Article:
NCTR’s decolonizing archival practices
This story first appeared in the special mentoring issue of TeachingLIFE published in Fall 2018.
Archives are no longer just about anthropologists taking notes.
“These archives are people telling their own stories, in their own languages—and sharing their knowledge more directly through the use of video and audio,” says Raymond Frogner, head of Archives at the National Centre for Truth and Reconciliation (NCTR).
“These archives are people telling their own stories, in their own languages—and sharing their knowledge more directly through the use of video and audio.”
With its decolonizing and Indigenizing approach, NCTR Archives is unique. In fact, the NCTR is committed to Indigenizing the archival profession. Prioritizing the hiring of Indigenous interns and archives staff, it also seeks advice and guidance from the Survivors Circle, a seven-member body of First Nations, Inuit and Métis Survivors from various regions, selected by NCTR’s Governing Circle.
Archivists at the NCTR are tasked with the keeping of records, history and stories from Survivors of Residential Schools. The NCTR also provides a platform for mentorship and guidance as archivists and non-archivists bridge the gap between information in archives and an understanding of this information by the general public.
Archivists at the NCTR are tasked with the keeping of records, history and stories from Survivors of Residential Schools.
“The NCTR is blessed with an amazing collection of testimonies, over 7,000 personal, intimate and eye-witness accounts of people’s experiences in Residential Schools,” says Frogner. “The real gem of what we are holding is a cross-country collection of the thoughts and experiences from Indigenous communities from north, east and west.”
The use of audio and video tools allow for archiving oral history and stories in a way that wasn’t possible in the past. Elders and Survivors from across the country now have the ability to tell their stories to people outside their community and in classrooms they may not be able to reach otherwise.
Indigenous input is incorporated at the outset in processing records that were buried and inaccessible. So past narratives are preserved without forgetting the contexts in which the Residential School records were created, interpreting them through an Indigenous lens. Ongoing community engagement meets the needs of Survivors, Intergenerational Survivors and their families.
Words of the Survivors at heart of NCTR Archives
NCTR digital archivist Jesse Boiteau [BesA/08, MA/17], who is Métis, was encouraged to explore Indigenous voices in archives by his mentors, Tom Nesmith, senior scholar, and Greg Bak, associate professor in the archival studies master’s program at the U of M. When he started working at the Provincial Archives of Manitoba in 2008, it was obvious to Boiteau that the Indigenous records housed in archives were predominantly written by non-Indigenous peoples, placing Indigenous peoples as subjects of the records.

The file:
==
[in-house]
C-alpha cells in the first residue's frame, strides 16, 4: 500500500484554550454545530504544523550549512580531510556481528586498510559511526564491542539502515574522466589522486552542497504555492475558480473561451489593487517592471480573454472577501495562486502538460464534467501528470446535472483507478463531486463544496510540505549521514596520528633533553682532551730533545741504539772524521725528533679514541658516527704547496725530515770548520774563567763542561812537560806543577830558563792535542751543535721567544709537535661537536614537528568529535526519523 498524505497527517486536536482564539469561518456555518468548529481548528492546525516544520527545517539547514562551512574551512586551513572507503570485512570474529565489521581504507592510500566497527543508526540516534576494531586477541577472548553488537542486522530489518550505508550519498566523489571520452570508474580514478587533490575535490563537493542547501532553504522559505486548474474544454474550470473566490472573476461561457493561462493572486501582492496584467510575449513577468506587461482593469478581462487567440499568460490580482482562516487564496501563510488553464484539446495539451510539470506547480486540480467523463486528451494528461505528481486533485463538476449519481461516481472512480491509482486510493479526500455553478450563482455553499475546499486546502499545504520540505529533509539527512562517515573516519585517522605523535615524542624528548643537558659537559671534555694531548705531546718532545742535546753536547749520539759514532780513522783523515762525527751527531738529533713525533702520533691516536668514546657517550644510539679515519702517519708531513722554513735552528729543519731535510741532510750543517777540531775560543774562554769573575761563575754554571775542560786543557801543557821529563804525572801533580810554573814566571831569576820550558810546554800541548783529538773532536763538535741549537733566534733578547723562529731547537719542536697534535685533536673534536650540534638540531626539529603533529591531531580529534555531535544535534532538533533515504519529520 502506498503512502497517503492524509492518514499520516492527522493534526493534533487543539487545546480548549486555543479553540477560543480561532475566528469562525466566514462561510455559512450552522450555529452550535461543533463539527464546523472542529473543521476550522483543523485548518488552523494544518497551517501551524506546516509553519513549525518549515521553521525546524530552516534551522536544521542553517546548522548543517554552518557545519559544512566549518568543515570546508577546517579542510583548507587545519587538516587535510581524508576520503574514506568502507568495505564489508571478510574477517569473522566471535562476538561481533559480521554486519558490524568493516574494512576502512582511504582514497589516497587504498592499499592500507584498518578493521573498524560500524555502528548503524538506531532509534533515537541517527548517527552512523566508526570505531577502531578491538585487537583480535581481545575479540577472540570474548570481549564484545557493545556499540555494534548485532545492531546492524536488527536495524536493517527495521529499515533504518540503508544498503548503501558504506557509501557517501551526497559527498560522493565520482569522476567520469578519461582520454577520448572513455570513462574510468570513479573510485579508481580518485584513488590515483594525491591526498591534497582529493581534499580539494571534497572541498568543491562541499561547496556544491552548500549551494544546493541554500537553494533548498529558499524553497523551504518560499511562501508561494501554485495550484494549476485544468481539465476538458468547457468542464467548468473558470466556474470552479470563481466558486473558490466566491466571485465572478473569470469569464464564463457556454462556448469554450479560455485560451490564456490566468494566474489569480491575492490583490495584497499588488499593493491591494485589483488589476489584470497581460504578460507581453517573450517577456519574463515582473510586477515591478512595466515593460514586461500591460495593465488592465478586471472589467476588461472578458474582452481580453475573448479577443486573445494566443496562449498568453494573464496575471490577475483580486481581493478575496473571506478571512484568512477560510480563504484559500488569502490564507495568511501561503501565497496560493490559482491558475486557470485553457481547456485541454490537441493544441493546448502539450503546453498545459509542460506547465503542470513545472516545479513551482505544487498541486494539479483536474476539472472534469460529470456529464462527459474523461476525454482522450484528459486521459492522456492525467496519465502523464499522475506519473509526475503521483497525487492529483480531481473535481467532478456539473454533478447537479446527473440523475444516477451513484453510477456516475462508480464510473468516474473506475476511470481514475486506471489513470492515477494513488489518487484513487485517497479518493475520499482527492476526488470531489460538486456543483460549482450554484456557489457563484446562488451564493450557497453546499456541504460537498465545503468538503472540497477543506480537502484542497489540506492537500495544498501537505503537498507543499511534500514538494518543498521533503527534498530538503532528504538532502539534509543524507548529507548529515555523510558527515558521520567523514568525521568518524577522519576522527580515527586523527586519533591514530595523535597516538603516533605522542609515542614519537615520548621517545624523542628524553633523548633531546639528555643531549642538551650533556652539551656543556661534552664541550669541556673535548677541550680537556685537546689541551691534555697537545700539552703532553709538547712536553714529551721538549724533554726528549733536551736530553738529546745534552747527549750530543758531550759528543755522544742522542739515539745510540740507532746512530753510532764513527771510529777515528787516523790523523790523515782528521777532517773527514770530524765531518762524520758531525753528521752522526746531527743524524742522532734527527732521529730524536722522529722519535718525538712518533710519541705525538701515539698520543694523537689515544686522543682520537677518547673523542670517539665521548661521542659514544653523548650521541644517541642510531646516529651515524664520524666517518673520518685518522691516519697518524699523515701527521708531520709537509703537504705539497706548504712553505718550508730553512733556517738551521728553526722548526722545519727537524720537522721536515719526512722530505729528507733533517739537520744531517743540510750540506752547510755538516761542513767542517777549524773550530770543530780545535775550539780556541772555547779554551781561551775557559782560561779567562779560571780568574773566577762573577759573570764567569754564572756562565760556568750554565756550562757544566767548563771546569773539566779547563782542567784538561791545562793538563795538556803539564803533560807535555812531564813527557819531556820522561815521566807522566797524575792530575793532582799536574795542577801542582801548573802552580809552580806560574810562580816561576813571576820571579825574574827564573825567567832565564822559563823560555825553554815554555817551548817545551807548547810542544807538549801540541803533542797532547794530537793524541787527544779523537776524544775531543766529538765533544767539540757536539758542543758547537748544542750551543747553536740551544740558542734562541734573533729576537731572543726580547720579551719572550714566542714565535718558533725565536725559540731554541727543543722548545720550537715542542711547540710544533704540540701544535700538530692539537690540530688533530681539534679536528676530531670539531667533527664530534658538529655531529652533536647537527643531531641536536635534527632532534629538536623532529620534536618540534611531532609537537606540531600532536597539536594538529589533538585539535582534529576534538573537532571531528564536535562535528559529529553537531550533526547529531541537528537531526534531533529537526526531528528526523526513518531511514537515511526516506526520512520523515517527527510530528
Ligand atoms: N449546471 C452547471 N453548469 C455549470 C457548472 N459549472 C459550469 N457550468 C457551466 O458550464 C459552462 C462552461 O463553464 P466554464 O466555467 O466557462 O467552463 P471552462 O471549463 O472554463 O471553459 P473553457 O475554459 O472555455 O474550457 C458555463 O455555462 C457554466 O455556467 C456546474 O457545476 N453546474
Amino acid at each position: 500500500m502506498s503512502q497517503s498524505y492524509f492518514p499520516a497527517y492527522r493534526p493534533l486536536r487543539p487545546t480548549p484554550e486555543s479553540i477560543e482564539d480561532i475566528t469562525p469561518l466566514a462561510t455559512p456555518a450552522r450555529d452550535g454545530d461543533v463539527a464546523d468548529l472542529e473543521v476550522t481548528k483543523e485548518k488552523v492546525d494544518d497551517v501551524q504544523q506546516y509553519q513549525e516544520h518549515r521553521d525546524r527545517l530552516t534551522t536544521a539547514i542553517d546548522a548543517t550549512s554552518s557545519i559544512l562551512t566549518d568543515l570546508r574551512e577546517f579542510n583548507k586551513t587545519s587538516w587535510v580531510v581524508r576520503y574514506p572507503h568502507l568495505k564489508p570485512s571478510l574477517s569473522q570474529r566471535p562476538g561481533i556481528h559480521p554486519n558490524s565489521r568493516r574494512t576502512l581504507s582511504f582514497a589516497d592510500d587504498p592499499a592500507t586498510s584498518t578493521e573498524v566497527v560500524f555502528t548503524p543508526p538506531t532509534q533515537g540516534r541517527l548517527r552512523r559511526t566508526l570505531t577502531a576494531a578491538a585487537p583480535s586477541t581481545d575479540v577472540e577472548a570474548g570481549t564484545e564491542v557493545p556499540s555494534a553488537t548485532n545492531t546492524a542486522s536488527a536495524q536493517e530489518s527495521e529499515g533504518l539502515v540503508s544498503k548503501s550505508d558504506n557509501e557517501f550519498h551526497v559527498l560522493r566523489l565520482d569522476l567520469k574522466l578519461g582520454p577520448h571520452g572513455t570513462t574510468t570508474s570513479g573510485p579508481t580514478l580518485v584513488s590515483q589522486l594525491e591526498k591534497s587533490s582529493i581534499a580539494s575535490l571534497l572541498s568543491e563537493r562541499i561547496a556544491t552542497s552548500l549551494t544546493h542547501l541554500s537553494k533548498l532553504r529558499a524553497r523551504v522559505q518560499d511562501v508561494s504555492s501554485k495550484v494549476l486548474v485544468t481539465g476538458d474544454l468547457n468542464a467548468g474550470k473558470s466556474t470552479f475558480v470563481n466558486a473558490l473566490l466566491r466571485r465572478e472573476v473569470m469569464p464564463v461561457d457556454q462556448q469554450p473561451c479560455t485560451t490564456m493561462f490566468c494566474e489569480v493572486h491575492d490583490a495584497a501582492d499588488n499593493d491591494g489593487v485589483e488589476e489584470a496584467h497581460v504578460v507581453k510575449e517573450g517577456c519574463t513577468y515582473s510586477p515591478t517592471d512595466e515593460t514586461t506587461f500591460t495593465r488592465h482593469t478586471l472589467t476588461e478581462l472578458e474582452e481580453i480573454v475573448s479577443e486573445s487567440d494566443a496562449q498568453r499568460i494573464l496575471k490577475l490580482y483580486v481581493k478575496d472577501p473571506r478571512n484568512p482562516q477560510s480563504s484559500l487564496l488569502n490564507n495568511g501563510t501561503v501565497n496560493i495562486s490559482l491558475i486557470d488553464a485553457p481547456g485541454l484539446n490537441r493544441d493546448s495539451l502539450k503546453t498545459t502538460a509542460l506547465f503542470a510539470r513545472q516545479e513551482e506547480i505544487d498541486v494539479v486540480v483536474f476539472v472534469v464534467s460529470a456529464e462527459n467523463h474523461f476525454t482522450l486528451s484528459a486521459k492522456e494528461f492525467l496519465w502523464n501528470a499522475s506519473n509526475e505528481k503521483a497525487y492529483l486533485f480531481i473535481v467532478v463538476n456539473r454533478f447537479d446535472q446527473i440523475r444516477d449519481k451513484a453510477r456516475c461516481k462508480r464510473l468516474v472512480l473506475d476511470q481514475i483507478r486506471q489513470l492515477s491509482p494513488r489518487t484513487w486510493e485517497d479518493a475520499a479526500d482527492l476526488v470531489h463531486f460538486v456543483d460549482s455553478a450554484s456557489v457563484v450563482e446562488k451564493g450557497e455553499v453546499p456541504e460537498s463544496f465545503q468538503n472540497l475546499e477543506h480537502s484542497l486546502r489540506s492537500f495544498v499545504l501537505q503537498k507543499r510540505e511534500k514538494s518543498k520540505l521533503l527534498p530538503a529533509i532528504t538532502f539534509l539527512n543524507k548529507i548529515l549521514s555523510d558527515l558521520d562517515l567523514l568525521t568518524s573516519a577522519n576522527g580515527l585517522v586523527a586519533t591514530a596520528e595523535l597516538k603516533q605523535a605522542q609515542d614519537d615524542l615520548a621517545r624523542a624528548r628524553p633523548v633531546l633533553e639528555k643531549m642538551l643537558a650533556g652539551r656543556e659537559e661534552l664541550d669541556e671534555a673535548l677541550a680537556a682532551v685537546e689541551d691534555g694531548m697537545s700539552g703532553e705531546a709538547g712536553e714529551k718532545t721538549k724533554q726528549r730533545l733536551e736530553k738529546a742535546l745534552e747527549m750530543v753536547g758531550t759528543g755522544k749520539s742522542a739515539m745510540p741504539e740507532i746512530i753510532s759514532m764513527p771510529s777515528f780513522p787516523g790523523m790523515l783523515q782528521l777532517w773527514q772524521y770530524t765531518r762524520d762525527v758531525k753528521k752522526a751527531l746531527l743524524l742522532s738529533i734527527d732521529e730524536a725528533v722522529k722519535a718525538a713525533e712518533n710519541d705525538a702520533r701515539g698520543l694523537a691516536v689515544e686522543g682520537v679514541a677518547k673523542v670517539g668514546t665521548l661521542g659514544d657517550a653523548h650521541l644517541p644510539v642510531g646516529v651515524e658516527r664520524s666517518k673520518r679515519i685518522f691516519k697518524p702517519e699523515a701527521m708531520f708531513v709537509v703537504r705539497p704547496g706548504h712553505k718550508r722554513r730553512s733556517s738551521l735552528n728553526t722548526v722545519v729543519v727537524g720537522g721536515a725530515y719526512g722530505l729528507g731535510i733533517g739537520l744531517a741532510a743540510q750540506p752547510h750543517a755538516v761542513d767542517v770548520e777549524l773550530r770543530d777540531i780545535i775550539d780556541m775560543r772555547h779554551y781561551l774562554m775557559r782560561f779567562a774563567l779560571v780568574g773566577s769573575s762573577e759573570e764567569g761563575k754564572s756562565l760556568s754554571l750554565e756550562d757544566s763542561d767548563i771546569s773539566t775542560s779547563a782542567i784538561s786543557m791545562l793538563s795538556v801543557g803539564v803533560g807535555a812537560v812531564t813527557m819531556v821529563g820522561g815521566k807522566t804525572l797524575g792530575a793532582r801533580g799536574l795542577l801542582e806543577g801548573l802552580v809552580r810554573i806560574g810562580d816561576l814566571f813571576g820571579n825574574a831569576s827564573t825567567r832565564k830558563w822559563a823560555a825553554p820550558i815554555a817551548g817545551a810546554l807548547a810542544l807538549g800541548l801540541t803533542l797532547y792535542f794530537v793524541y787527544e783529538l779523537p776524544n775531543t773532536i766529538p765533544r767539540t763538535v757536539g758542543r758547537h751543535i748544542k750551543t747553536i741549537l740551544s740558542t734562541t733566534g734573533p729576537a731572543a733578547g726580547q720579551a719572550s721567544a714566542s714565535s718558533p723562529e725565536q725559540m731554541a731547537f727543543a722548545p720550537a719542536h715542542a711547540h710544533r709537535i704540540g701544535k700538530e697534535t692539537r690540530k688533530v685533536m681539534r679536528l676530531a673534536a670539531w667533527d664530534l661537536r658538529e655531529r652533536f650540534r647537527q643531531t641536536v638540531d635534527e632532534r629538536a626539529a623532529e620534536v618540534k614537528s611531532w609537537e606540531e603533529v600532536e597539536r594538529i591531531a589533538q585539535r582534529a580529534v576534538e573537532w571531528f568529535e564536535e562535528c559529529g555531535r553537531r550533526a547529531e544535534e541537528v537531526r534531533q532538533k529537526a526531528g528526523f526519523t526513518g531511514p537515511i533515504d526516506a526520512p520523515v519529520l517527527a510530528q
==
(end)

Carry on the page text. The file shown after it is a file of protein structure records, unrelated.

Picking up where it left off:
At the NCTR, he says, no one accepts the status quo of traditional Western archival theory and practice.
“We work collaboratively to discover innovative ways of how technology and Indigenous input can put decolonizing archival theory into practice,” says Boiteau.
Boiteau: I am mentored every day by the words of the Survivors.
“I am also mentored every day by the words of the Survivors, whom I’ve either met in person or witnessed on screen in audio-visual testimonies. [They are] at the heart of the NCTR archives,” says Boiteau.
And so the NCTR has become a mentor to all of Canada in the sharing of the difficult history and experiences of Residential Schools. Opening the doors to all in the interest of implementing the United Nations Declaration of Rights of Indigenous Peoples, the NCTR is also providing a place for academics from all disciplines to begin connecting with Indigenous communities, to break down barriers and to start building relationships.
“The UN Declaration of Rights of Indigenous Peoples is here for the self-determination of Indigenous Rights. NCTR is a strong centre for the study, preservation, and pursuit of those rights,” says Frogner.
“There is to be a new set of relationships built and hopefully we can be a bridge to building those relationships.”
This story first appeared in the special mentoring issue of TeachingLIFE published in Fall 2018; read the rest of the issue online.
The National Centre for Truth and Reconciliation is located at Chancellor’s Hall, 177 Dysart Rd., University of Manitoba.
About the Bentwood Box at the NCTR:
In 2009, the Truth and Reconciliation Commission (TRC) commissioned Coast Salish artist Luke Marston to create a piece of art to represent all the Survivors of the Residential School System of Canada. The resulting Bentwood Box spent six years traveling the country with the TRC, collecting items relating to personal journeys of healing. Ballet slippers, a hockey jersey and a miniature birchbark canoe were among the 1,300 items placed inside.
Crafted from a single piece of western red cedar, with carvings on each side in honour of First Nations, Métis and Inuit peoples, the Bentwood Box now calls the National Centre for Truth and Reconciliation (NCTR) on the University of Manitoba’s Fort Garry campus home.
The box is a keeper of truths, and embodies the strength—and the pain—of the Indigenous cultures it represents.